Ahead of the elections, the nomination of candidates by the parties must be done within the stipulated time and in compliance with the Electoral Act. Yakubu’s words: “The conduct of primaries and nomination of candidates must be transparent and democratic in accordance with the provisions of Section 87 of the Electoral Act as well as our regulations and guidelines.”
The INEC Chairman said so far only three political parties have given notices indicating the dates for their primaries for both Bayelsa and Kogi governorship elections. He added: “The commission once again reminds party leaders to do the needful. In doing so, you should indicate not only the dates but also venues and time for the primaries.
“I urge you to avoid persistent rescheduling of your primaries or late minute change of venue which sometimes disenfranchise your members and make effective monitoring by the commission difficult. Where political parties opt for direct primaries, there should be proper register of members otherwise it will amount to conducting an election without the voters’ register.”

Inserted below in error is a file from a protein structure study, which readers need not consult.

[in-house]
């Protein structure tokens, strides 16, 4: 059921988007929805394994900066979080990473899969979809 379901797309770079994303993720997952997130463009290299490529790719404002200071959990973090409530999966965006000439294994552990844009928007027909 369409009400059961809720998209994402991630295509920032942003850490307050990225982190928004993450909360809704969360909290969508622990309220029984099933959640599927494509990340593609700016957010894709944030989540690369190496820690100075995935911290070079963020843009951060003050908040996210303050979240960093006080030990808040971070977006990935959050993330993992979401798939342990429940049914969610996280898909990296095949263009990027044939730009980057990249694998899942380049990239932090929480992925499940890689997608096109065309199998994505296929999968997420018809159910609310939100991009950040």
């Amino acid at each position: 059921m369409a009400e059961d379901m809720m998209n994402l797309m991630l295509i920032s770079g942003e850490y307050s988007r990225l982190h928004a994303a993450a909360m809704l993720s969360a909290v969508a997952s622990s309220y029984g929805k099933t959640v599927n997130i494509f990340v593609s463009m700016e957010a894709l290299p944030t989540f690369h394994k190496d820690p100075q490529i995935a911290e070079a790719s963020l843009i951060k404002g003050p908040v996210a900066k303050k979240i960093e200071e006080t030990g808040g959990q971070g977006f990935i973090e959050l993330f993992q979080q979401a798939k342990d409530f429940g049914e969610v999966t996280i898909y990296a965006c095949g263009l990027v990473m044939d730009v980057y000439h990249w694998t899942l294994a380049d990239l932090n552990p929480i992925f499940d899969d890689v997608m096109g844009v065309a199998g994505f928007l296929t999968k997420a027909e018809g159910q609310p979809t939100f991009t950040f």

In Kogi State, particularly, the ruling APC is undecided about the mode of primary it is going to adopt to choose its flag bearer for the election. The national leadership of the party, it is gathered, is under pressure from the Presidency to reverse the indirect primary already ordered for the August 29. It was learnt that the party’s top hierarchy were already reviewing the decision in the overall best interest of the party.
The issue is believed to have generated tension among members of the National Working Committee who met in Abuja recently. The meeting, which took place at its national secretariat, was presided over by the National Chairman, Adams Oshiomhole. The meeting started a few hours after Governor Bello came to pick his Expression of Interest and Nomination Forms.